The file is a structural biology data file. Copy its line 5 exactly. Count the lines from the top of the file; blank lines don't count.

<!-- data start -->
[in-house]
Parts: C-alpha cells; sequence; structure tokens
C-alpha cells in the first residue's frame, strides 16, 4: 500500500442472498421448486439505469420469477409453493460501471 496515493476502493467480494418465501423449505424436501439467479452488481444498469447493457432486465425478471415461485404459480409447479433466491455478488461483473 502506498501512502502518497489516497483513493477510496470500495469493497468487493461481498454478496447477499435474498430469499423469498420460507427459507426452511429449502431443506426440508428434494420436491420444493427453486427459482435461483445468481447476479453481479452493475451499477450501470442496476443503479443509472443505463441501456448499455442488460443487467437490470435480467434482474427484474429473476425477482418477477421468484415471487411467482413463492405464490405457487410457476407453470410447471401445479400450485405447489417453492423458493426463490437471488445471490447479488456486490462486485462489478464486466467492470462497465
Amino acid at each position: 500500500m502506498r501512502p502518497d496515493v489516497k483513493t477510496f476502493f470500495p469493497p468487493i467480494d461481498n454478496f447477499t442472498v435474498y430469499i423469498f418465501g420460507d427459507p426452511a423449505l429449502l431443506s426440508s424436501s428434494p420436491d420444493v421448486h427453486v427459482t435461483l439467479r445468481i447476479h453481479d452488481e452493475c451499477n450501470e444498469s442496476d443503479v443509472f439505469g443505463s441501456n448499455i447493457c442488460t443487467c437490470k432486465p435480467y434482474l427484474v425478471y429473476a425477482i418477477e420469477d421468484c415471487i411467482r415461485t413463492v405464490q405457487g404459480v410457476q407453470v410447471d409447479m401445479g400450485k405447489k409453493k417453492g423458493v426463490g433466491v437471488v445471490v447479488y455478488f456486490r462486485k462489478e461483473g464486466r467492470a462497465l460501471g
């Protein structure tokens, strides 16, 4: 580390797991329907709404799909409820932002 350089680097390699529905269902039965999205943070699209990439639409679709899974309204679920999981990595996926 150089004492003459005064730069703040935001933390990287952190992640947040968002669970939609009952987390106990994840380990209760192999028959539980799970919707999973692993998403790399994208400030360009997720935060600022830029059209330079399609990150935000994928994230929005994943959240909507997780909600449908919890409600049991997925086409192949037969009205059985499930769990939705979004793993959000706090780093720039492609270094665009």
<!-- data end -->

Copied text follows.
């Protein structure tokens, strides 16, 4: 580390797991329907709404799909409820932002 350089680097390699529905269902039965999205943070699209990439639409679709899974309204679920999981990595996926 150089004492003459005064730069703040935001933390990287952190992640947040968002669970939609009952987390106990994840380990209760192999028959539980799970919707999973692993998403790399994208400030360009997720935060600022830029059209330079399609990150935000994928994230929005994943959240909507997780909600449908919890409600049991997925086409192949037969009205059985499930769990939705979004793993959000706090780093720039492609270094665009």